Born in Glen Cove, New York on March 4, 1927, Pierce received his undergraduate degree from Harvard College in 1948 and his medical doctorate from Harvard Medical School in 1952. As an undergraduate, he was an outstanding athlete, and played on the Harvard College football, basketball and lacrosse teams. In 1947, the Harvard football team played an away game at the University of Virginia, which was an all-white University at the time. Dr. Pierce became the first black college football player to play a game below the Mason Dixon line (Read story here).
Following medical school, Dr. Pierce trained in psychiatry in Cincinati. While he held faculty positions at several institutions, the majority of his career was spent at Massachusetts General Hospital. He has had an amazing academic career, publishing more than 180 books, articles, and reviews. He wrote about the psychological effects of extreme environments, even doing some research on the latter while in the Navy. (By the way, he held the rank of Commander in the US Navy.) He also wrote about the effects of racism, first proposing the concept of racial microagressions in the 1970. Microagression usually involves “demeaning implications and other subtle insults against minorities”. He described these subtle nonverbal exchanges as ‘put-downs’ of blacks by offenders and suggested they may also play a role in unfairness in the legal system as microaggressions can influence the decisions of juries. The concept has since been expanded by other psychologists as is noted in this post on the American Psychological Association website.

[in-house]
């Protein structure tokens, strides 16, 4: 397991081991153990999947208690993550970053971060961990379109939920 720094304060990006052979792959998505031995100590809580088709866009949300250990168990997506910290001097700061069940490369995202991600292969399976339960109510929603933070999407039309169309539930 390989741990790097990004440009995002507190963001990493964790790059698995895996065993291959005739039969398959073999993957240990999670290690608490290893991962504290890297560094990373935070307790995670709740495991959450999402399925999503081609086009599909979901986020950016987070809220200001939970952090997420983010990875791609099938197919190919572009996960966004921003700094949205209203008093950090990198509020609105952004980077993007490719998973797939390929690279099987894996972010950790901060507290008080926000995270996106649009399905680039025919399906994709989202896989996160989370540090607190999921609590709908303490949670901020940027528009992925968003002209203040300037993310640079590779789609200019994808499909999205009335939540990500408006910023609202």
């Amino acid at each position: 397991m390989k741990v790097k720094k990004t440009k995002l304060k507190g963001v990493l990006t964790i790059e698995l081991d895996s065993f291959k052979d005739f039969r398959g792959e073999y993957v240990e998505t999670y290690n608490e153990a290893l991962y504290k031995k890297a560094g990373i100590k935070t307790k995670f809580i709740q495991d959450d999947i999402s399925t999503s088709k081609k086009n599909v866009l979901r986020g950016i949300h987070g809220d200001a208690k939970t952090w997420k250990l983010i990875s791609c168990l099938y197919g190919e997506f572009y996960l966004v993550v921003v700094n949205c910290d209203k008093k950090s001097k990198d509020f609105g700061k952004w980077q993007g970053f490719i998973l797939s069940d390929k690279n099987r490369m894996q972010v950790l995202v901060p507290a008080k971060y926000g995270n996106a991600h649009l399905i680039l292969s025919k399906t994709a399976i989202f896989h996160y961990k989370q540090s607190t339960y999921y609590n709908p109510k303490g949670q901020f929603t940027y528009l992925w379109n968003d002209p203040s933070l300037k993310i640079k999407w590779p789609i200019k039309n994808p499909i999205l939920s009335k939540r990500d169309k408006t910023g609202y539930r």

In addition to academia, Dr. Pierce spent his time developing the art of psychiatry and building infrastructure to help propel the specialty to new heights. He is the founding president of the Black Psychiatrists of America, and past-president of the American Board of Psychiatry and Neurology and the American Orthopsychiatric Association. He has served on 22 editorial boards, was senior consultant to the Surgeon General of the US Air Force, and advisor to the Children's Television Network (Sesame Street, Electric Company) and the US Arctic Research Commission.
He is an amazing scholar who spent 41 years on the Harvard faculty. To honor this living legend, Massachusetts General Hospital named its global psychiatry division in Pierce’s honor. The Chester M. Pierce, MD Division of Global Psychiatry was one of the first programs for global mental health in an academic medical center. The program was started by Dr. Pierce and one of his colleagues. In 2010, the Harvard Foundation unveiled a new portrait of him in the Junior Common Room of Lowell House, Pierce’s residence hall while a student- an honor few professionals of color have garned (see Harvard Magazine article).
Dr. Pierce has had many more professional and person accomplishments that are too vast to enumerate here. If you would like to read more about him, please consider the oral history by Ezra Griffen entitled “Race & Excellence: My dialogue With Chester Pierce” - reviewed here.